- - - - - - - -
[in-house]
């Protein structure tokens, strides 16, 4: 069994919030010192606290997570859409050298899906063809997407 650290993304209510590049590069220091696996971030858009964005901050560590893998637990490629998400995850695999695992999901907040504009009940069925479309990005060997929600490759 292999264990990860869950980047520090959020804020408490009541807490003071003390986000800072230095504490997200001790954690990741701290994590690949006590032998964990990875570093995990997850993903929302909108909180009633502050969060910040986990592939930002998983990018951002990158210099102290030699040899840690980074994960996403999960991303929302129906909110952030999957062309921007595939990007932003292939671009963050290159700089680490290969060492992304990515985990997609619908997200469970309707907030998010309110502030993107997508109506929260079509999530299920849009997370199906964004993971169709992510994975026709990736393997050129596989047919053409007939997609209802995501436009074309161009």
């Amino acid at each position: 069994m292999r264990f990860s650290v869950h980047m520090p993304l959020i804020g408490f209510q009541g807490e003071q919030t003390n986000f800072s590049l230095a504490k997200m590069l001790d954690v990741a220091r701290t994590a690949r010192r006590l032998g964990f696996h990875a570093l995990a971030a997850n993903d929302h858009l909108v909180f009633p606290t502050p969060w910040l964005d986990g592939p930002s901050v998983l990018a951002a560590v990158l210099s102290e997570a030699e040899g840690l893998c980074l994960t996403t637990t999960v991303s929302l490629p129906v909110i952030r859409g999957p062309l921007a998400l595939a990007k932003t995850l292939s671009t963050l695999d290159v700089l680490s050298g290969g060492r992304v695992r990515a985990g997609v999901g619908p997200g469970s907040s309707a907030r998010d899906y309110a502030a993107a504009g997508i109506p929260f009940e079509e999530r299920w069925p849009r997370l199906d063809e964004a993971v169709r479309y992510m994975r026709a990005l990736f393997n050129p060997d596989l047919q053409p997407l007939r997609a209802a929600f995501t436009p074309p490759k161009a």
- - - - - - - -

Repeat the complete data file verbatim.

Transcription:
[in-house]
């Protein structure tokens, strides 16, 4: 069994919030010192606290997570859409050298899906063809997407 650290993304209510590049590069220091696996971030858009964005901050560590893998637990490629998400995850695999695992999901907040504009009940069925479309990005060997929600490759 292999264990990860869950980047520090959020804020408490009541807490003071003390986000800072230095504490997200001790954690990741701290994590690949006590032998964990990875570093995990997850993903929302909108909180009633502050969060910040986990592939930002998983990018951002990158210099102290030699040899840690980074994960996403999960991303929302129906909110952030999957062309921007595939990007932003292939671009963050290159700089680490290969060492992304990515985990997609619908997200469970309707907030998010309110502030993107997508109506929260079509999530299920849009997370199906964004993971169709992510994975026709990736393997050129596989047919053409007939997609209802995501436009074309161009």
């Amino acid at each position: 069994m292999r264990f990860s650290v869950h980047m520090p993304l959020i804020g408490f209510q009541g807490e003071q919030t003390n986000f800072s590049l230095a504490k997200m590069l001790d954690v990741a220091r701290t994590a690949r010192r006590l032998g964990f696996h990875a570093l995990a971030a997850n993903d929302h858009l909108v909180f009633p606290t502050p969060w910040l964005d986990g592939p930002s901050v998983l990018a951002a560590v990158l210099s102290e997570a030699e040899g840690l893998c980074l994960t996403t637990t999960v991303s929302l490629p129906v909110i952030r859409g999957p062309l921007a998400l595939a990007k932003t995850l292939s671009t963050l695999d290159v700089l680490s050298g290969g060492r992304v695992r990515a985990g997609v999901g619908p997200g469970s907040s309707a907030r998010d899906y309110a502030a993107a504009g997508i109506p929260f009940e079509e999530r299920w069925p849009r997370l199906d063809e964004a993971v169709r479309y992510m994975r026709a990005l990736f393997n050129p060997d596989l047919q053409p997407l007939r997609a209802a929600f995501t436009p074309p490759k161009a």